The upper motor neuron system
can be simplified as having three neurons: an upper motor neuron and two
upper motor neuron helpers (Figure 96.1).
The upper motor neuron is housed in the cerebral cortex and makes direct
contact with the alpha motor neuron (pyramidal tract). The two upper motor
neuron helpers differ in their site of origin and type of connections
(extrapyramidal component). One upper motor neuron helper (#1) makes direct
contact with the alpha motor neuron but it differs from the upper motor
neuron because it is housed in the brainstem rather than in the cortex.
The other upper motor neuron helper (#2) does not make contact with the
lower motor neuron. This second upper motor neuron helper is in the cerebellum
and makes contact with the upper motor neuron through a neuron in the
Figure 96.1.— Schematic representation of
the neurons of the upper motor neuron system.
For the purpose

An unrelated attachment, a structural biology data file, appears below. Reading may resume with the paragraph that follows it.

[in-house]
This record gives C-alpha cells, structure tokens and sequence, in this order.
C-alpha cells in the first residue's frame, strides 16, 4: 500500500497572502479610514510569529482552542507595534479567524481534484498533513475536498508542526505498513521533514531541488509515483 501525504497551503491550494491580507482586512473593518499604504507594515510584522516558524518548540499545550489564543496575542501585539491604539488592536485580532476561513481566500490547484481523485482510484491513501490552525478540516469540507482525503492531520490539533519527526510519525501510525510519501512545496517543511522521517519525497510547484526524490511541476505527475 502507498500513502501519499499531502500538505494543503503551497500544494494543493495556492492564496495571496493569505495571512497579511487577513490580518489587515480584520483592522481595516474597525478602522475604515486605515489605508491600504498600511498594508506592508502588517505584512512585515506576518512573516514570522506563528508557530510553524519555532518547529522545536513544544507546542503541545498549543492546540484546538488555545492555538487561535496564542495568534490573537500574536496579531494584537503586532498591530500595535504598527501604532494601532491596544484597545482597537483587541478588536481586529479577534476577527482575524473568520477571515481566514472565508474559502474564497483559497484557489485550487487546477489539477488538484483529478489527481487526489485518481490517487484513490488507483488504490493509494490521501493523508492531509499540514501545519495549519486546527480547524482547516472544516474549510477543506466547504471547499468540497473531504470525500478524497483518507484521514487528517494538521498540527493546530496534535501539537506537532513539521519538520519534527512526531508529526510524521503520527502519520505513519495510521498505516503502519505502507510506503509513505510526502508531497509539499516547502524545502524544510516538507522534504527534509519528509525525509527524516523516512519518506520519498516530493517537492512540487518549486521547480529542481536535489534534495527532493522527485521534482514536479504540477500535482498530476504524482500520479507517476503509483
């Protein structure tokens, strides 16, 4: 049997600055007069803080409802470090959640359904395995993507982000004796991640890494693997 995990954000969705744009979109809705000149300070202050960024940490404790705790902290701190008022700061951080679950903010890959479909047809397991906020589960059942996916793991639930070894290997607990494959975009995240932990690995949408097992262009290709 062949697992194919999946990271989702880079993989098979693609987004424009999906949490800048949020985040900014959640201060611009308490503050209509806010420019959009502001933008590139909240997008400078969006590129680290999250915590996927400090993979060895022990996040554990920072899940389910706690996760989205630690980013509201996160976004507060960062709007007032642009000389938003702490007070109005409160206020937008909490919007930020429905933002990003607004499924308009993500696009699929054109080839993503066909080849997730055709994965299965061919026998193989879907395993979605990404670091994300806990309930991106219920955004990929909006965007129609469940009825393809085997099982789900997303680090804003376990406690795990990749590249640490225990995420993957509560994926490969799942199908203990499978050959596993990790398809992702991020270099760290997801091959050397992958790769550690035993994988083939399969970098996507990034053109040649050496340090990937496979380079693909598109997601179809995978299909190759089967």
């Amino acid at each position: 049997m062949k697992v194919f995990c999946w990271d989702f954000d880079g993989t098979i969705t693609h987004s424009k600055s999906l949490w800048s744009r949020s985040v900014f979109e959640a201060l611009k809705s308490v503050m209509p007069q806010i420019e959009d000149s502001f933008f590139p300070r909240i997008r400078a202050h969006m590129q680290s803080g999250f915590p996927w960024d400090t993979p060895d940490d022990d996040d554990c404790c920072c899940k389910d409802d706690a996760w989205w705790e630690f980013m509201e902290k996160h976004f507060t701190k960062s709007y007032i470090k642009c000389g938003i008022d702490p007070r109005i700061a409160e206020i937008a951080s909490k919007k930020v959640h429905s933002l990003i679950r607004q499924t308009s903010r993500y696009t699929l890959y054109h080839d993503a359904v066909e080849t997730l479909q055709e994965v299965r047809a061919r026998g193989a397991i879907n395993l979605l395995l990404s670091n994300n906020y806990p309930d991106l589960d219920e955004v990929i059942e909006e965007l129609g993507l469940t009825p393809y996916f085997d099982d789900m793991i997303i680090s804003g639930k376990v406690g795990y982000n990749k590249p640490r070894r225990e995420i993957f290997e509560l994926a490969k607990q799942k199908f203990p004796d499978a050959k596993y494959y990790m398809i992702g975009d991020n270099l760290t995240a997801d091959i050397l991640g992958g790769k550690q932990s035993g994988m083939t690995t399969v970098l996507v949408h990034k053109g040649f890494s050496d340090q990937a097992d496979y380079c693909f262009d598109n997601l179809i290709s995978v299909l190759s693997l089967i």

of remembering the possible sites of pathology in neonates with generalized
hypotonia it is not necessary to account for the upper motor neuron helper
#1. However, it is important to understand the relation between the upper
motor neuron and the upper motor neuron helper #2, and the regions of
the central nervous system they occupy (Figure
Figure 96.2.— Schematic representation of the relation between
relevant regions of the central nervous system and the upper motor neuron
system in generalized hypotonia. The axons of the upper motor neurons
cross to the opposite side; those for the cranial nerve muscles cross
at the upper levels of the brainstem whereas those for the spinal nerve
muscle cross at the lower medulla. The neurons and axons of the upper
motor neuron system are represented by the red area and lines. Also represented
in this figure is the upper motor neuron helper #2 illustrated as dark
pink squares in the cerebellum.